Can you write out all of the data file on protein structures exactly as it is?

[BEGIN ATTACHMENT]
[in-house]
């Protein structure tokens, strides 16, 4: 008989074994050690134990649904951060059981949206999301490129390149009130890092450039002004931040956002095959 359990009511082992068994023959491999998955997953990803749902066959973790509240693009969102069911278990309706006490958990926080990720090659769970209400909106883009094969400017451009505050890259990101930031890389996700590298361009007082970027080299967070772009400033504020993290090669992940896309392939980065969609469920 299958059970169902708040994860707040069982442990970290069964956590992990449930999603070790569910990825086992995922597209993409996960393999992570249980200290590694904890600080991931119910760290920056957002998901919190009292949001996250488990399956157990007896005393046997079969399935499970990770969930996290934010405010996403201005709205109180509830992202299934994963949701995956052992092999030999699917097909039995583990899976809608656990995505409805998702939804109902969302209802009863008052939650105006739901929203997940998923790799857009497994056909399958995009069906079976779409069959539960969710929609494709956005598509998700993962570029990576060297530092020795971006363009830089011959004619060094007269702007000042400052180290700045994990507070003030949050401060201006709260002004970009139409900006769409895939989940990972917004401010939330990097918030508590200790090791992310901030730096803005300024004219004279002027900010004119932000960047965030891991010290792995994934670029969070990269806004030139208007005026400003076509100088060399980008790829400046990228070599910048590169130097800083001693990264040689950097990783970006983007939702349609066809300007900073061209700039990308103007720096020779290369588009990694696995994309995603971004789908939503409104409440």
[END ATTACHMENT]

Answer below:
[in-house]
């Protein structure tokens, strides 16, 4: 008989074994050690134990649904951060059981949206999301490129390149009130890092450039002004931040956002095959 359990009511082992068994023959491999998955997953990803749902066959973790509240693009969102069911278990309706006490958990926080990720090659769970209400909106883009094969400017451009505050890259990101930031890389996700590298361009007082970027080299967070772009400033504020993290090669992940896309392939980065969609469920 299958059970169902708040994860707040069982442990970290069964956590992990449930999603070790569910990825086992995922597209993409996960393999992570249980200290590694904890600080991931119910760290920056957002998901919190009292949001996250488990399956157990007896005393046997079969399935499970990770969930996290934010405010996403201005709205109180509830992202299934994963949701995956052992092999030999699917097909039995583990899976809608656990995505409805998702939804109902969302209802009863008052939650105006739901929203997940998923790799857009497994056909399958995009069906079976779409069959539960969710929609494709956005598509998700993962570029990576060297530092020795971006363009830089011959004619060094007269702007000042400052180290700045994990507070003030949050401060201006709260002004970009139409900006769409895939989940990972917004401010939330990097918030508590200790090791992310901030730096803005300024004219004279002027900010004119932000960047965030891991010290792995994934670029969070990269806004030139208007005026400003076509100088060399980008790829400046990228070599910048590169130097800083001693990264040689950097990783970006983007939702349609066809300007900073061209700039990308103007720096020779290369588009990694696995994309995603971004789908939503409104409440």